My experience in the hospital I considered to be terrific because Dr. Bob told me very quickly that medicine would have very little to do with it, outside of trying to restore my appetite for food. I had had no hospitalization up to this time because I would not call doctors when I was getting over a bad one. I would use barbiturates. In fact, the last three years of my drinking was a routine of barbiturates in the morning, so that I could stop shaking enough to shave, and then alcohol beginning about four-thirty or five o’clock, with a struggle not to take a drink at noon or during the day, because I had the idea that if I took
one drink, I would smell as though I had a pint.
Dr. Bob did not lay out the whole program. He startled me by informing me that he was an alcoholic, that he had found a way which so far enabled him to live without taking a drink, and that the main idea was to find a way how not to take that first drink. He told me that there were some other fellows that had tried this with success, and if I cared to see any of them he’d have them come in to see me. I believe every member of the Akron Group did come to see me, which impressed me terrifically, not so much because of the stories they told, but because they would take the time to come and talk to me without even knowing who I was. I did not know there was such a thing as group activity until I left the hospital. I left on a Wednesday afternoon, had dinner in Akron and then went to a house where I encountered my first meeting. I had attended several of these meetings before I discovered that all those who were there were not alcoholics. That is, it was sort of a mixed bunch of Oxford Groupers, who were interested in the alcoholic problem, and of alcoholics themselves. My reaction to those meetings was good. In fact, I never lost my faith, since I had been prepared by some conversations toward the end of my sojourn in the hospital with Dr. Bob, conversations pretty much along spiritual lines. There was one experience with Doc which made a terrific impression upon me. The afternoon that I was to leave the hospital, he came in to see me and asked me if I were willing to attempt to follow the program. I told him that I had no other intention. That was at the end of eight days in which I had had no liquor. He then pulled up his chair with one of his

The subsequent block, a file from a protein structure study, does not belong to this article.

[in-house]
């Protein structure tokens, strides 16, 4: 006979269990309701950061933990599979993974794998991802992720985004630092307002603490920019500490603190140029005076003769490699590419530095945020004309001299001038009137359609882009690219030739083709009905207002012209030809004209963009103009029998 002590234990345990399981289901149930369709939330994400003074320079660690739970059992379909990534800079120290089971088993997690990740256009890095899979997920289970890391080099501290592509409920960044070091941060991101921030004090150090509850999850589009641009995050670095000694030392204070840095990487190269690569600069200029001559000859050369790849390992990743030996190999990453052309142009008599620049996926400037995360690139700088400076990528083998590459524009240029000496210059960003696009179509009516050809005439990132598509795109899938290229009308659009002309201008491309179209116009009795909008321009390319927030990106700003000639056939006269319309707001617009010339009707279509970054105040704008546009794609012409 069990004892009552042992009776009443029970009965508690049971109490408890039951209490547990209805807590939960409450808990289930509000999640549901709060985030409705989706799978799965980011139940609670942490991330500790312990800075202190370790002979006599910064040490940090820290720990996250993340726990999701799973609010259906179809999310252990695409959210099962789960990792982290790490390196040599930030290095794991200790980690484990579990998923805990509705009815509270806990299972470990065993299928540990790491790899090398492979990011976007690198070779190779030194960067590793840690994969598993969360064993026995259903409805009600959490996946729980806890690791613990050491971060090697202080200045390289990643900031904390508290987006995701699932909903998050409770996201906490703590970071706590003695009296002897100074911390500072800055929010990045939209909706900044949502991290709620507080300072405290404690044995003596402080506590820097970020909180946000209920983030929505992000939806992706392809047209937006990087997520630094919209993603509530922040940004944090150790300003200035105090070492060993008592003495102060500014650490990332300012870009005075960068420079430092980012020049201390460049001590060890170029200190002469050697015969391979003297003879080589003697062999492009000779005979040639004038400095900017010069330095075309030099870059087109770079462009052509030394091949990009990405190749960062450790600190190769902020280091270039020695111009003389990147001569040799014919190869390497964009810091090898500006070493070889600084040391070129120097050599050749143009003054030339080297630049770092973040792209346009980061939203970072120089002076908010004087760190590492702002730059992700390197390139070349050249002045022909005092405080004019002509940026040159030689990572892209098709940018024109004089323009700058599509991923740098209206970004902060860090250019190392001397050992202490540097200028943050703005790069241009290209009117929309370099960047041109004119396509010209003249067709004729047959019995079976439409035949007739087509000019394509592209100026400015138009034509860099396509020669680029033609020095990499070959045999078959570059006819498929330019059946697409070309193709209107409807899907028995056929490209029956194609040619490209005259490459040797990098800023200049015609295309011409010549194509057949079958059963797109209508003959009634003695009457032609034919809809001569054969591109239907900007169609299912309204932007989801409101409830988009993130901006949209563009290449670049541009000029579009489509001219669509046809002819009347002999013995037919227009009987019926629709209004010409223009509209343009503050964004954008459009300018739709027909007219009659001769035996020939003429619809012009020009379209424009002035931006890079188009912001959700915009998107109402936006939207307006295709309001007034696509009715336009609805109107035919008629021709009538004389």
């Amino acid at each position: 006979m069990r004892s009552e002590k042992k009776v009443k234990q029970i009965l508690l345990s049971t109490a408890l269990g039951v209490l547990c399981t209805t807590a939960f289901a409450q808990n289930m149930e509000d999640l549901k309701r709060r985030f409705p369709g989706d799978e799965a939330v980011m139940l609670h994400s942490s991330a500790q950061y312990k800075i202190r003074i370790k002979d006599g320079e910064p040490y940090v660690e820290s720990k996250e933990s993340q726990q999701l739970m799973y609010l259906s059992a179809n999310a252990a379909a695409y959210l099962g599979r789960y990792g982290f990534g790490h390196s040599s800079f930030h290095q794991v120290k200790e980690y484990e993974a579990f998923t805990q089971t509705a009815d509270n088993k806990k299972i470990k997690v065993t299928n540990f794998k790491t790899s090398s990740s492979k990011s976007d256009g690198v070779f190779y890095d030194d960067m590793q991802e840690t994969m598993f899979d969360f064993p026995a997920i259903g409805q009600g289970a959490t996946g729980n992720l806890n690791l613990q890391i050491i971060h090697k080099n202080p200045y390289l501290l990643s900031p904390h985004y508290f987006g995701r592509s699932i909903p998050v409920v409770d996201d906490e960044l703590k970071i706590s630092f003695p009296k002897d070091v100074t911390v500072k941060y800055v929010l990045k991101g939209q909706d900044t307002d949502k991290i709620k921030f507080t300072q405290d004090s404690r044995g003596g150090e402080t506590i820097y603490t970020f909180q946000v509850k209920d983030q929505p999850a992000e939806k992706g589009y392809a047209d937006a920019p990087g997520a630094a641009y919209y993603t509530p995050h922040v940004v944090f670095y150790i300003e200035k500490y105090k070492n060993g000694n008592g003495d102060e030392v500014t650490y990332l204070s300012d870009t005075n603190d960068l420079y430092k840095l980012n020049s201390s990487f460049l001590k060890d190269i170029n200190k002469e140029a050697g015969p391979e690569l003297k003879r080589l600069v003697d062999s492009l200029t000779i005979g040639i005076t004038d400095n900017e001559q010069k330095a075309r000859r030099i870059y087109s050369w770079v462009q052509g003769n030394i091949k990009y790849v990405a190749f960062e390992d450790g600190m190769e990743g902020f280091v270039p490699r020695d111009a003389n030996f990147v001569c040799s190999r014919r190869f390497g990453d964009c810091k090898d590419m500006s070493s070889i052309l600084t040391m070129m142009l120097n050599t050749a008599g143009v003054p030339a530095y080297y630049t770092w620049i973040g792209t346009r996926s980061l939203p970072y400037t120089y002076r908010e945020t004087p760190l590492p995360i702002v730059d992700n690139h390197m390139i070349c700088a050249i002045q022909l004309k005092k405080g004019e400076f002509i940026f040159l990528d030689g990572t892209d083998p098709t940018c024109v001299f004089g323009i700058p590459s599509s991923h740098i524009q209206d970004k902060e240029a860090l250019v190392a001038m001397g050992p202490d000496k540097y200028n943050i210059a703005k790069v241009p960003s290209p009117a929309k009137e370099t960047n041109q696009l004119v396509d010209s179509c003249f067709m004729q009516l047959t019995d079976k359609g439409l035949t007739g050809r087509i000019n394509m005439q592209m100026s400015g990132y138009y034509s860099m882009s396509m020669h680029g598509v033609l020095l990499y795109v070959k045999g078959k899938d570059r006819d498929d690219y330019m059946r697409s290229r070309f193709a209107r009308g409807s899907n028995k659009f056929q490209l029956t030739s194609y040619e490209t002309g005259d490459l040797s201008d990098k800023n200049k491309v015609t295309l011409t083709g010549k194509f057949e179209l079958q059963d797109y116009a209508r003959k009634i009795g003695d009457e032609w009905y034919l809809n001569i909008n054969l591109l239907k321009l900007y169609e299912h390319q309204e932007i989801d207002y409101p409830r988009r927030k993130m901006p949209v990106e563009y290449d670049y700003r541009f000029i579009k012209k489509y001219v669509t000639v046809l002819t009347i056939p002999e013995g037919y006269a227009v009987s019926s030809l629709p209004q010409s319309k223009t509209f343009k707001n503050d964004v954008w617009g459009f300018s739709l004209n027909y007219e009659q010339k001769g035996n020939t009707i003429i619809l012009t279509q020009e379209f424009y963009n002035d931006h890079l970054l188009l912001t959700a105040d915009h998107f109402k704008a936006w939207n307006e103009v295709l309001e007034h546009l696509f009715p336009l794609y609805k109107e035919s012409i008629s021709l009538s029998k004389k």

knees touching mine and said, “Will you pray with me for your success?” And he then said a beautiful prayer. That was an experience that I have never forgotten, and many times in my own work with A.A. newcomers I feel kind of guilty because I haven’t done the same thing.
One of the things that came up repeatedly in the stories they told me was that once they had accepted the program, they never had a desire to take a drink. That was skeptically recieved by me when I first heard it, but after some twenty-eight or thirty fellows had come to see me, and pretty nearly all of them had said the same thing, I began to believe it. In my own experience I was so jubilant at finding myself sober, and I had so many things to catch up on, that a month went by before the thought even occurred to me. I had a genuine release right from the start. I’ve never had a desire to take a drink.
Doc dwelt on the idea that this was an illness, but Doc was pretty frank with me. He found that I had enough faith in the Almighty to be fairly frank. He pointed out to me that probably it was more of a moral or spiritual illness than it was a physical one.
We went to Akron for about six weeks and we did a lot of visiting among the people in Akron. There were, at that time, in the neighborhood of twelve or thirteen Cleveland members who had been sober anywhere from a year and a half to a couple of months. They had all been to Akron. It was finally decided to undertake the organization of a Cleveland group and toward the end of May, 1939, the first meeting was held in Cleveland in my home. At that meeting, there were a number of Akron people and all the Cleveland people.
Professionally, after I was sober for a month or so I realized that I should school myself to dissolve the partnership I was in because I felt that I would never regain the respect of my partners no matter how long I was sober, and that I would be at a disadvantage. I still had enough practice to earn a good living if I would only work, so I resolved that in January of 1940 I would launch a patent law firm of my own.
Shortly after I came to this conclusion, I was importuned by another well-known patent law firm to help them out on some trial work because their trial man had had a heart attack and had been forbidden to go into the courtroom. Somewhere in one of the conversations, I mentioned that I was comtemplating forming a new firm. On hearing that, these people induced me to make the move immediately and join them as a senior partner, which I did. I found in the fall of 1939, that I was not mentally impaired, so far as trial work was concerned, and thereafter took up where I had left off when I was about forty-five years old. My physical health was badly shaken, but I began to pick up. In fact, after six months of living on food instead of on whiskey, I gained about thirty pounds.
I realized that there wasn’t anything I could say to place myself in a more favorable light with my children, that it was going to be a matter of time; for I also understood the intolerance of young people towards deficiencies in their elders. I believe though that it helped my family tremendously to have the A.A. meetings every week in my own home. My oldest child sometimes sat in on the meetings.
I had accepted Catholicism somewhat as an inheri-
tance. My education had been pretty much pagan—science. I resolved that if I were going to continue with the Catholic Church, I was going to know the roots of the doctrine, since those roots had caused me some confusion. So I enrolled at the university for night courses in religion, and I pursued those courses for a year. In summing up, I can say that A.A. has made me, I hope, a real Catholic.